The volunteers of Prevention Point not only offered community members safe injection supplies such as sterile syringes and alcohol wipes, but they also offered free condoms and assistance with other community resources such as referrals to drug treatment programs or social services. Prevention Point was entirely funded by the community, beginning with fundraising among members at ACT UP! meetings.
It was the definition of grassroots organizing, and when it proved effective and became a legal needle exchange in 1993, word spread fast. Due to its one-of-a-kind practices, it quickly became the largest and most well-known needle exchange in the US at the time and was the inspiration for other needle exchanges and harm reduction programs across the country.
The legalization of the needle exchange in San Francisco, however, was only the beginning. With public and government funding beginning to come in, Prevention Point was able to expand its operations, and in doing so, its model of harm reduction.
With new and better resources, they were able to do things such as open spaces for indoor medical care, install syringe drop box disposals in high-risk neighbourhoods, and eventually even distribute Narcan for overdose prevention.
Despite the work of Prevention Point and the many harm reduction activists that have emerged since their opening in 1988, US federal law still prohibits the use of federal funds to support needle exchanges to this day. However, due to the success of Prevention Point, harm reduction activists now have a model for how to fight back against these unjust federal laws, and while we still have a long way to go, there are currently needle exchanges operating in 38 states.
As of 2022, it’s been 34 years since ACT UP! and Prevention Point began their underground distribution of a safe supply during the peak of the HIV/AIDS pandemic, and their work is still being continued and expanded on in the queer community today. While not everyone in the community is aware of the queer history of the harm reduction movement, the lasting impact of HIV/AIDS in our community remains one of the many reasons why harm reduction is such an important practice in our community.
In many urban communities today, it’s easy to come by peer-led Narcan training, syringe drop box disposals, and even indoor harm reduction sites offering safe supplies and resources- all things that were revolutionized by the activists of Prevention Point. Harm reduction practices seem to be strongly encouraged in almost all queer spaces, whether it’s as simple as the offering of free condoms or as complex as an LGBTQ+ Narcotics Anonymous group, the community does its best to show up for one another.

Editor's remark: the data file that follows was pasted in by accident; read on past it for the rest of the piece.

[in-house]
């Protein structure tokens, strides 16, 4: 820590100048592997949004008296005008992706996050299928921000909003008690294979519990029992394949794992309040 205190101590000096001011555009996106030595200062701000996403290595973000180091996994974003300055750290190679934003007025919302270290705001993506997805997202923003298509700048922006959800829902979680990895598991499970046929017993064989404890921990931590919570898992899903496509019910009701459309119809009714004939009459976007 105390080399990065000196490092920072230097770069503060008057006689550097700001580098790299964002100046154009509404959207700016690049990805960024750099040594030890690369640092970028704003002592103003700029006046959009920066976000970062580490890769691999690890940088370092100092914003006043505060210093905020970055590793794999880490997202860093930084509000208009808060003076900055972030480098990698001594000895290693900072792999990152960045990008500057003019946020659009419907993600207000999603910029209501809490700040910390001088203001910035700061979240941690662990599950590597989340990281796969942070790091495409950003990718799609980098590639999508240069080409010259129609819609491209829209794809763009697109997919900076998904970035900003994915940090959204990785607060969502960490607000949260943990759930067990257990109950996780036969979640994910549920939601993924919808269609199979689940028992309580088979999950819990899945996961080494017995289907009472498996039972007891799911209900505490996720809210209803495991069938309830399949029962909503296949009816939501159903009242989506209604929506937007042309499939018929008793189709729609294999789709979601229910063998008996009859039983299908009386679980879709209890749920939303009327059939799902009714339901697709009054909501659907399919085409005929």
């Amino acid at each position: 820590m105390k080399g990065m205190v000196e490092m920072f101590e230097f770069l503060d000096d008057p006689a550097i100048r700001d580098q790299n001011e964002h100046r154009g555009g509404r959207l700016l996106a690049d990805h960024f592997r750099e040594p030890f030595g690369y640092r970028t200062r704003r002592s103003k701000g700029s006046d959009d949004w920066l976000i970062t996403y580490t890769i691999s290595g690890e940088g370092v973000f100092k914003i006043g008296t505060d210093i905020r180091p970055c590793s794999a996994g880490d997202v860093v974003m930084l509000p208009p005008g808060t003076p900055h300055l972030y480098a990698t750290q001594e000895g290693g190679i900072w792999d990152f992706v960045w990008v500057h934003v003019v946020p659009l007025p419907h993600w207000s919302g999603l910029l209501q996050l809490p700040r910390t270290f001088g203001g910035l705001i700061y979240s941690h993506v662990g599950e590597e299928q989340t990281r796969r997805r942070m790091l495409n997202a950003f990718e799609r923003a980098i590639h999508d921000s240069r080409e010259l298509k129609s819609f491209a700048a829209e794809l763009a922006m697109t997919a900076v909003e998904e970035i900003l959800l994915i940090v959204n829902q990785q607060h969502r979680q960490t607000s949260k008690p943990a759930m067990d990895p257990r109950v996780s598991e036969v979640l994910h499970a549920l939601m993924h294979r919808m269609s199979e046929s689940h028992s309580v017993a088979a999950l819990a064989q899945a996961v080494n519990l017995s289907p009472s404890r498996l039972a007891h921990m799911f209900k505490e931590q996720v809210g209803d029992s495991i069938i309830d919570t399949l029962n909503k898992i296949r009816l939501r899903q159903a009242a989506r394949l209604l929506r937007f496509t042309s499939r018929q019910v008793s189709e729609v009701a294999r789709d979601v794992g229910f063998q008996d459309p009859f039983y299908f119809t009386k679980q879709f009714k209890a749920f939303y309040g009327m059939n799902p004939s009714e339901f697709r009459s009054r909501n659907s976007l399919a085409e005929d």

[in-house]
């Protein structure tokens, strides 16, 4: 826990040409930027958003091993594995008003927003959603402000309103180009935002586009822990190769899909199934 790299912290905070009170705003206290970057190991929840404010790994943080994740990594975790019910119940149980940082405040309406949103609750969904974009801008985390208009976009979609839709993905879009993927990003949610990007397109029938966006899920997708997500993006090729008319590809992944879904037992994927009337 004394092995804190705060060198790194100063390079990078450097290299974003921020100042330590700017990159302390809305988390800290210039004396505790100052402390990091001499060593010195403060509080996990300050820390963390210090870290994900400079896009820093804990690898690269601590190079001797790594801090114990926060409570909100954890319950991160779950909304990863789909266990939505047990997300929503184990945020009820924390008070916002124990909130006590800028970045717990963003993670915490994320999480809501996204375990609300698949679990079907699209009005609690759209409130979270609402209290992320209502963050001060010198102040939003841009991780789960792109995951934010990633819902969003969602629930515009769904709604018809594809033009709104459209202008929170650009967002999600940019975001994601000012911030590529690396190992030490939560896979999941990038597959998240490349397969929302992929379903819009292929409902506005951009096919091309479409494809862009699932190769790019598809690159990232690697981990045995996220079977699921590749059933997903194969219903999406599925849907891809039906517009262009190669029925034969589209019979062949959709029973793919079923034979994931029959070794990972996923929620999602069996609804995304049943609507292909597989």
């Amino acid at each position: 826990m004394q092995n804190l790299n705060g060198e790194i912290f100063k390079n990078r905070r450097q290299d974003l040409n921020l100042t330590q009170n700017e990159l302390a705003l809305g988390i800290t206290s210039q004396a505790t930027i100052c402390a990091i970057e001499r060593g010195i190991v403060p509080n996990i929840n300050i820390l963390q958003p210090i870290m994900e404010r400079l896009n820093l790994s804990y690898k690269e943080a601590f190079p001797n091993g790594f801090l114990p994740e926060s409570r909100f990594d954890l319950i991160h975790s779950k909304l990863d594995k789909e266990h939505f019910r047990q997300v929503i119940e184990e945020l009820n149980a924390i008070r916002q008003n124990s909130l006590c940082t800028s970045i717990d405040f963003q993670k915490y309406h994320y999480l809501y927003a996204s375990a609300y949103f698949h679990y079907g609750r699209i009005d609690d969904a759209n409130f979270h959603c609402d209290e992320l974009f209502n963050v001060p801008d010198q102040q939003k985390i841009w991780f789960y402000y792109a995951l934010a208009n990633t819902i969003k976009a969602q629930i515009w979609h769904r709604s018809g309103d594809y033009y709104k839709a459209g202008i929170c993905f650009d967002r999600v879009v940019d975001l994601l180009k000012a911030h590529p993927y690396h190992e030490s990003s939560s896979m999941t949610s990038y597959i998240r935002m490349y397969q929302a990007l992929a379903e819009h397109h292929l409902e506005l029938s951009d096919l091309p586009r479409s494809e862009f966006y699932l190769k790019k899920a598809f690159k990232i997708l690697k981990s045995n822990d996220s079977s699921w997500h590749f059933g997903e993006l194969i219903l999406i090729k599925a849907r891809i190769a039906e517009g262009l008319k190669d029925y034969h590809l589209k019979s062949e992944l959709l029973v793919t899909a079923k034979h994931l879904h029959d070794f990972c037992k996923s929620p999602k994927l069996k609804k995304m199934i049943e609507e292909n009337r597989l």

The western world has better treatments for HIV/AIDS than ever, from PrEP, the HIV/AIDS prevention medication, to highly active antiretroviral therapy, or HAART, the medication cocktail that has been incredibly effective at slowing the spread of the virus, we are in a better place than we have been since the virus’s emergence. Despite this, harm reduction remains important in the community, and while HIV/AIDS still remains a silent threat in our community and the harm reduction methods born from that are still practiced, in recent years the movement has shifted focus to include more overdose prevention as well.
In 2018, the US-based National Institute on Drug Abuse reported that the year’s National Survey on Drug Use and Health supported the idea that drug use among queer adults was much higher than that of their heterosexual peers. The amount of LGBTQ+ people who reported use of opioids or heroin was almost three times that of the general population, with 9% of LGBTQ+ adults reporting use compared to 3.8% among the overall population.
While this is only one survey, these numbers indicate a greater need for harm reduction resources in the LGBTQ+ community. While some cities offer specific drug treatment programs and groups for LGBTQ+ people specifically, it is volunteers and grassroots organizing that continues to bring the community together to fight for better care for drug users, in the LGBTQ+ community and beyond.
It is easy to point to your local LGBTQ+ Narcotics Anonymous and call it community care, and you wouldn’t be wrong, but those groups only scratch the surface of the ways in which our community manages to show up for one another.
Whether it’s online fundraisers to pay for a community member’s rehab stay or providing a safe space to stay for a friend in active addiction, the queer community continues to show up for one another. Perhaps it’s because of our history with the HIV/AIDS pandemic- a history of being pushed aside and ignored while members of our community suffered and died, leaving a lasting impression that we are all we have.
Perhaps it’s because we lost an entire generation of queer people to the virus, and we’re determined to change the narrative- tired of our stories being ones of death and sorrow. Or maybe it’s just love- for our community, our elders, our queer found families, and hopefully, eventually, love for ourselves.
Jay Hogan is a twenty-something queer and trans writer living on the east coast of Canada. He can usually be found with a book under his nose, a cat in his lap, or an iced coffee in his hands. Tweets @jayhoganwrites